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Tracking hummingbird migrations

  • Apr 20, 2014
  • 201 words
  • 1 minutes
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Spring is on its way, and that means excitement for Canada’s hummingbird enthusiasts. The ruby-throated hummingbird is heading north. How far north? Well according to a crowd-sourced tracking map the birds have just begun dipping into southern Ontario.

Volunteer-run collects ‘first bird reports’ from birders all across the hummingbird’s northern migration, so that it’s possible to follow the birds as they move through their breeding range (from southern Canada to Florida.)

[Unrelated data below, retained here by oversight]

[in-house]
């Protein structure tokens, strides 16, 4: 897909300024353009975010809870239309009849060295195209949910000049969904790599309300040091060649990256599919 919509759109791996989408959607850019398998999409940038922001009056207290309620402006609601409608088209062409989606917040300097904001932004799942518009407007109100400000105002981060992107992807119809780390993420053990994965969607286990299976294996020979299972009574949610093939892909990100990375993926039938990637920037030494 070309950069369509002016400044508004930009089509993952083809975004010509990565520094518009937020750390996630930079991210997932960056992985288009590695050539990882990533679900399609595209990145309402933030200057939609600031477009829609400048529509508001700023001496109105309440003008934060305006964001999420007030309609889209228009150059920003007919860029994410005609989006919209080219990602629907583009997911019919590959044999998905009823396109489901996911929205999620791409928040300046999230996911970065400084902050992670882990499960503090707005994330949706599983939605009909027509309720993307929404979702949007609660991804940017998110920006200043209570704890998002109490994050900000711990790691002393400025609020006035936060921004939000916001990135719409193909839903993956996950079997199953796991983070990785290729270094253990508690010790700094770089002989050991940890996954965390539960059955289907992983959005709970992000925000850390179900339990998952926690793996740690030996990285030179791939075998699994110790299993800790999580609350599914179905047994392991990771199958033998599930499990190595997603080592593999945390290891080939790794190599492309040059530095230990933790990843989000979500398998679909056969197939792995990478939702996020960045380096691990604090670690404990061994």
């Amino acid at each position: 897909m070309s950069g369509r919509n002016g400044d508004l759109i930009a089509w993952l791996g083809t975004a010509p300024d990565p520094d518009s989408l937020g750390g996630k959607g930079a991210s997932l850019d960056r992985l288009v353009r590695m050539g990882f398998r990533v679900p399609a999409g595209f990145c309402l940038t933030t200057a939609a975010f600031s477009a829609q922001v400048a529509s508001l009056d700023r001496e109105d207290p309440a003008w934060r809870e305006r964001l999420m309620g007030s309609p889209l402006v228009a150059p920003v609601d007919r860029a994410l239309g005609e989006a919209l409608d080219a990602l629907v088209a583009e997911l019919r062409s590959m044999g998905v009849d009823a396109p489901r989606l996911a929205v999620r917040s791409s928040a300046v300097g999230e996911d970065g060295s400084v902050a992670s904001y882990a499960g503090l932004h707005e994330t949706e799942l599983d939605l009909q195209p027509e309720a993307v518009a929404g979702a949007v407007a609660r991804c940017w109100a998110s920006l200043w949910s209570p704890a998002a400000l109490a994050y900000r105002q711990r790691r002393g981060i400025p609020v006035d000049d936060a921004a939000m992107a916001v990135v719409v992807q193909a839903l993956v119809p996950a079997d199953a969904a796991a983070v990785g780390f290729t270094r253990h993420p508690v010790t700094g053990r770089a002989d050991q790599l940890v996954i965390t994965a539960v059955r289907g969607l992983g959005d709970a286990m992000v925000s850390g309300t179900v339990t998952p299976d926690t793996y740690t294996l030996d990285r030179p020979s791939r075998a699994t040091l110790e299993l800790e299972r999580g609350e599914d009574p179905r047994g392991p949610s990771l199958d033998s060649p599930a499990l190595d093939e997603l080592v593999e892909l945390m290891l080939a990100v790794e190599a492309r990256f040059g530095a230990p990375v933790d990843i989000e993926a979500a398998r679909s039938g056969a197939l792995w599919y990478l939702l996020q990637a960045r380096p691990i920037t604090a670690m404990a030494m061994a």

The sightings are submitted online with the help of a quick and to-the-point form. The end result is a clear monthly breakdown of sightings, with yearly data going back to 1996.

The ruby-throated hummingbird is one of our smallest hummingbirds, and intensely inquisitive. The species’ name is more appropriate for the male; the female has a white breast instead of a red patch. Most spend winters around Mexico, Central America, and the Caribbean islands, after a non-stop, 18-20 hour crossing of the Gulf of Mexico.

Want to add your hummingbird observations to the map? This article provides some tips on attracting ruby-throated hummingbirds.


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